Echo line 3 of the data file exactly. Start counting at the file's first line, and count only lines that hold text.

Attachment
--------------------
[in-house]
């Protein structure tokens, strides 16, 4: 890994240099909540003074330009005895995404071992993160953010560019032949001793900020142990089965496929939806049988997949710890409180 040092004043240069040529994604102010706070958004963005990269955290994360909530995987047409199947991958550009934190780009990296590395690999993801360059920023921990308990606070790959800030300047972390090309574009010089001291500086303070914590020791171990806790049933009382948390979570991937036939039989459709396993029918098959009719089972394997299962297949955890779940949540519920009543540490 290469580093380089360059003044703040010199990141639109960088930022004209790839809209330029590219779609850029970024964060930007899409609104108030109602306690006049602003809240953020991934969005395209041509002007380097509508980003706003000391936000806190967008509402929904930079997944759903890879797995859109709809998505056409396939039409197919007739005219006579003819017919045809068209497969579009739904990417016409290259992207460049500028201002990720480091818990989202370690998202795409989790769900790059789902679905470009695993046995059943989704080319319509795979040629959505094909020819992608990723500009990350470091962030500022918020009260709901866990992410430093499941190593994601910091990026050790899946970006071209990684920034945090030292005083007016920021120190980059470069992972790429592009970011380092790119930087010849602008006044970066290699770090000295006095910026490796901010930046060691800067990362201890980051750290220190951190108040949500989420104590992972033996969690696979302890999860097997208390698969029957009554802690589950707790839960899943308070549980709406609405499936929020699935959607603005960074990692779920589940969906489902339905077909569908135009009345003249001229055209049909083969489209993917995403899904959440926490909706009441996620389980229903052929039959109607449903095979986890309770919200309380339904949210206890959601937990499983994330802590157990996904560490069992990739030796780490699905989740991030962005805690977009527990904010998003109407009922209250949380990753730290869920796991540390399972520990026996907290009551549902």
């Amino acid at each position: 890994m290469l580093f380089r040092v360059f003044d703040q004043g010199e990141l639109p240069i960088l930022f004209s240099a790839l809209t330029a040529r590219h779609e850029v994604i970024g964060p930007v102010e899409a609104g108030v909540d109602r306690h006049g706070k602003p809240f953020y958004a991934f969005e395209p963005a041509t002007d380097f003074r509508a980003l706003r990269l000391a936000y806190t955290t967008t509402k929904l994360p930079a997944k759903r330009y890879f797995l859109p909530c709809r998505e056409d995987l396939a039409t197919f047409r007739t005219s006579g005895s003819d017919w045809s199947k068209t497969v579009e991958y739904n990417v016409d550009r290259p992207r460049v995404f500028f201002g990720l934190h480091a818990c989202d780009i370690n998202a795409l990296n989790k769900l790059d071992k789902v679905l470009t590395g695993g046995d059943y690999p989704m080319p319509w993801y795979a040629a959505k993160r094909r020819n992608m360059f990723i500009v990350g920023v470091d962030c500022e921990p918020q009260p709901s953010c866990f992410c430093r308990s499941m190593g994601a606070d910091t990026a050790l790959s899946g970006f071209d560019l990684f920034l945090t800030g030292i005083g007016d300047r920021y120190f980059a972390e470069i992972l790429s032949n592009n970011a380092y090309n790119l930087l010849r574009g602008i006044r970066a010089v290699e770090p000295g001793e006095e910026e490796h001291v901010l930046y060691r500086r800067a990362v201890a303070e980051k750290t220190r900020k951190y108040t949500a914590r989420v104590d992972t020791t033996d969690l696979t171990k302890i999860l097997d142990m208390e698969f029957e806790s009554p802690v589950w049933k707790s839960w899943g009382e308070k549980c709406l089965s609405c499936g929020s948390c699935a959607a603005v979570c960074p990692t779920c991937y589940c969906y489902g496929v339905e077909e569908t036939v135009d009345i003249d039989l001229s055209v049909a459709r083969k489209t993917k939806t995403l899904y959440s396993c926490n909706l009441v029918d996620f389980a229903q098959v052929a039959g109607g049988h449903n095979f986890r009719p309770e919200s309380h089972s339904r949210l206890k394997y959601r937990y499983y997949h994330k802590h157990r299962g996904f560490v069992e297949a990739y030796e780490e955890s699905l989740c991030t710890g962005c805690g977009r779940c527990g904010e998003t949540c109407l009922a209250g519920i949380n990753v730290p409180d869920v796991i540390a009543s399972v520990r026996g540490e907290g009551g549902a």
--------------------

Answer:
């Amino acid at each position: 890994m290469l580093f380089r040092v360059f003044d703040q004043g010199e990141l639109p240069i960088l930022f004209s240099a790839l809209t330029a040529r590219h779609e850029v994604i970024g964060p930007v102010e899409a609104g108030v909540d109602r306690h006049g706070k602003p809240f953020y958004a991934f969005e395209p963005a041509t002007d380097f003074r509508a980003l706003r990269l000391a936000y806190t955290t967008t509402k929904l994360p930079a997944k759903r330009y890879f797995l859109p909530c709809r998505e056409d995987l396939a039409t197919f047409r007739t005219s006579g005895s003819d017919w045809s199947k068209t497969v579009e991958y739904n990417v016409d550009r290259p992207r460049v995404f500028f201002g990720l934190h480091a818990c989202d780009i370690n998202a795409l990296n989790k769900l790059d071992k789902v679905l470009t590395g695993g046995d059943y690999p989704m080319p319509w993801y795979a040629a959505k993160r094909r020819n992608m360059f990723i500009v990350g920023v470091d962030c500022e921990p918020q009260p709901s953010c866990f992410c430093r308990s499941m190593g994601a606070d910091t990026a050790l790959s899946g970006f071209d560019l990684f920034l945090t800030g030292i005083g007016d300047r920021y120190f980059a972390e470069i992972l790429s032949n592009n970011a380092y090309n790119l930087l010849r574009g602008i006044r970066a010089v290699e770090p000295g001793e006095e910026e490796h001291v901010l930046y060691r500086r800067a990362v201890a303070e980051k750290t220190r900020k951190y108040t949500a914590r989420v104590d992972t020791t033996d969690l696979t171990k302890i999860l097997d142990m208390e698969f029957e806790s009554p802690v589950w049933k707790s839960w899943g009382e308070k549980c709406l089965s609405c499936g929020s948390c699935a959607a603005v979570c960074p990692t779920c991937y589940c969906y489902g496929v339905e077909e569908t036939v135009d009345i003249d039989l001229s055209v049909a459709r083969k489209t993917k939806t995403l899904y959440s396993c926490n909706l009441v029918d996620f389980a229903q098959v052929a039959g109607g049988h449903n095979f986890r009719p309770e919200s309380h089972s339904r949210l206890k394997y959601r937990y499983y997949h994330k802590h157990r299962g996904f560490v069992e297949a990739y030796e780490e955890s699905l989740c991030t710890g962005c805690g977009r779940c527990g904010e998003t949540c109407l009922a209250g519920i949380n990753v730290p409180d869920v796991i540390a009543s399972v520990r026996g540490e907290g009551g549902a």